Cognitive distortions are thoughts we have that are not grounded in reality but which we nevertheless convince ourselves to be true. They tend to be attached to more ‘negative’ thoughts and emotions, and will usually perpetuate these experiences if they remain unchallenged.
Most humans experience these distortions to a certain degree, but people with BPD and other mental illnesses are known to be more vulnerable to them. They can really get in the way of one’s ability to function and quality of life, and so they are patterns of thinking that are often challenged in therapies such as DBT.
There are a number of cognitive distortions that my therapists likes me to keep a tab on. When I am struggling with what I call ‘Thinky Brain’ (my head in major overdrive), she encourages me to label the type of distortions I am experiencing in order to create a gap between my thoughts and what I consequently do about them.
I have read about over 50 common cognitive distortions from various sources – so not exactly easy to keep track! The sheet below includes 10 of these that I have been targeting in DBT:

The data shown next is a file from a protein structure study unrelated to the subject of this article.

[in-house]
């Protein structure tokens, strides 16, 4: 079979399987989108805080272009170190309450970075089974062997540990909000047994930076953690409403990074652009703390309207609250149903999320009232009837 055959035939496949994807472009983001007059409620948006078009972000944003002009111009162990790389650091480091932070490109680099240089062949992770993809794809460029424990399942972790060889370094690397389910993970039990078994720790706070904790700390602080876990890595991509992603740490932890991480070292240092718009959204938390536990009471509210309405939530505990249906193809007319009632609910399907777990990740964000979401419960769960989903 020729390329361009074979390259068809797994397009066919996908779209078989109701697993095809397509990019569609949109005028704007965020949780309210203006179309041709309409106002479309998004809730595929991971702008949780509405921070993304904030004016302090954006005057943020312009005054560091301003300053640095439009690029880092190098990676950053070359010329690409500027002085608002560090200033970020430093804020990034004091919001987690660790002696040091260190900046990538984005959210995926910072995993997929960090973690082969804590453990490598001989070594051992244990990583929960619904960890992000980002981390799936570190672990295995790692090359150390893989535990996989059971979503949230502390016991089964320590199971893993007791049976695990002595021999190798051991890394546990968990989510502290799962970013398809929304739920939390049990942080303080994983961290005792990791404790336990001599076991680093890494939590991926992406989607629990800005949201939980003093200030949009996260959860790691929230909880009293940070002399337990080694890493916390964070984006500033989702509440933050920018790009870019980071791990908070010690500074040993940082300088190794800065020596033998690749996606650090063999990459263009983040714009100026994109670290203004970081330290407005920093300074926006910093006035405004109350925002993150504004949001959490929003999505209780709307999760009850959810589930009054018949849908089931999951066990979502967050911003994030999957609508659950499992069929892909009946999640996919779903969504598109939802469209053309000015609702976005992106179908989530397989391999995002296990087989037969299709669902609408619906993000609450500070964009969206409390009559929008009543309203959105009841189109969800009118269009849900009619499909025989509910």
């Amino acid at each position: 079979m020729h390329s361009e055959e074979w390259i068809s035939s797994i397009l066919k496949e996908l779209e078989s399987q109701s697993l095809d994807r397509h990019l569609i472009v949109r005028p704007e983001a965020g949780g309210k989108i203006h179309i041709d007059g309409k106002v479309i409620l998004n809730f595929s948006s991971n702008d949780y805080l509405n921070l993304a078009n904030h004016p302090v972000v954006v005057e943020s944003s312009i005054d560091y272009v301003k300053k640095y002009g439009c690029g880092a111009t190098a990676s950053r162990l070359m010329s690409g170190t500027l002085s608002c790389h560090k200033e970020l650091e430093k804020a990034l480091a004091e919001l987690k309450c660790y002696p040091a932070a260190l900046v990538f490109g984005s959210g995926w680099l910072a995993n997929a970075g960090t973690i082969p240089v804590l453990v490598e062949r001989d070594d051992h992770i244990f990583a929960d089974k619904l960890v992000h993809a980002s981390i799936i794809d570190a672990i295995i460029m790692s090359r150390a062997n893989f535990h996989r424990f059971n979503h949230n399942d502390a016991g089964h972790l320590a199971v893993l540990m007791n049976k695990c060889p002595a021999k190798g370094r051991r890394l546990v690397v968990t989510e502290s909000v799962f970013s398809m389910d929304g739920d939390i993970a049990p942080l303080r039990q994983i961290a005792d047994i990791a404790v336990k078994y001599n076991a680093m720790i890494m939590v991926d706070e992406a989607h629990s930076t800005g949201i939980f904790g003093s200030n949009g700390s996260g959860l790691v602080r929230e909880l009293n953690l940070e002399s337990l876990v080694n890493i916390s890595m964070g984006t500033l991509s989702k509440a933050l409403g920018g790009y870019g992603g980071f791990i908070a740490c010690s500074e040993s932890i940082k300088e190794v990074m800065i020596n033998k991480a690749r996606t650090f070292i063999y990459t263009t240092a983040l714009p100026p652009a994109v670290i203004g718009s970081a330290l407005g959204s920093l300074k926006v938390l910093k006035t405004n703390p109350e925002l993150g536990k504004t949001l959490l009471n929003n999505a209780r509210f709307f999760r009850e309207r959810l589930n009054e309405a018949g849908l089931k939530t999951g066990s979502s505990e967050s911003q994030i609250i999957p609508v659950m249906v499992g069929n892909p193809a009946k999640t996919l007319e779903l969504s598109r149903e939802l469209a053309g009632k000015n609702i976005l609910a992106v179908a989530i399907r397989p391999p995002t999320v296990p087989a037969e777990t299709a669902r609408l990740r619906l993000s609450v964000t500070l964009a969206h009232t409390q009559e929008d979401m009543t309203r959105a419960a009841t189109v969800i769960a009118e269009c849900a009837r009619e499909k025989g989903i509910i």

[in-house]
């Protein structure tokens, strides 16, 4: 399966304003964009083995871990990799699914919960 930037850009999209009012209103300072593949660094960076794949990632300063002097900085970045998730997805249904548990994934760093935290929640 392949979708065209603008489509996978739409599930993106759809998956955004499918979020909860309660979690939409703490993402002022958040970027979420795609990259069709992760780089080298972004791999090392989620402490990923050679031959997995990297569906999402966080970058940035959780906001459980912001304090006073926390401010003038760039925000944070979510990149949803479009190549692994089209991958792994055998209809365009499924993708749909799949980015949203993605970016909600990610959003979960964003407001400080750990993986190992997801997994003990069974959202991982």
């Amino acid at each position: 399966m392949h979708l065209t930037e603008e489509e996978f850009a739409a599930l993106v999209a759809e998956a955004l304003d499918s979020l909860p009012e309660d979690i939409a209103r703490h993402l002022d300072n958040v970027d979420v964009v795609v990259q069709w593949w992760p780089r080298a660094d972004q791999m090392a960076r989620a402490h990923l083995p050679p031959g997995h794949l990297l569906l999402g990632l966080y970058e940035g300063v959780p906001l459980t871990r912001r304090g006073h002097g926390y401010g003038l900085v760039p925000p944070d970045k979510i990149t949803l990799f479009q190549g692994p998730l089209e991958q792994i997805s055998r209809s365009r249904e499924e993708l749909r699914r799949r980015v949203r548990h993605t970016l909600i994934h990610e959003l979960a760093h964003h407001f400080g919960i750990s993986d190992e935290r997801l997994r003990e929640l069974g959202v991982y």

For example, I have recently been experiencing a lot of distorted thoughts that take me back to my more eating disordered days. I am on holiday at the moment and have been eating more than I usually do – and as a result have noticed a lot of cognitive distortions related to this. With reference to the page above, these distortions include: labeling myself as “fat” and “a failure” etc; using critical words like should and should not to berate myself for certain actions; catastrophising that I am going to gain a ton of weight this week; all-or-nothing thoughts that I have screwed up and may as well ‘fuck it all’ because it is too late anyway; over-generalising that this always happens with me; mentally filtering so that I only pay attention to the instances in which food has been more challenging, etc.
So by saying to myself “I notice that I am struggling with (insert type of cognitive distortion)” when I acknowledge these thinking patterns, it is meant to help take some of the power out of the thoughts and bring me a tiny bit closer to reality. I still feel icky but I’m trying to train my brain to realise that what I convince myself to be true is not necessarily always the case.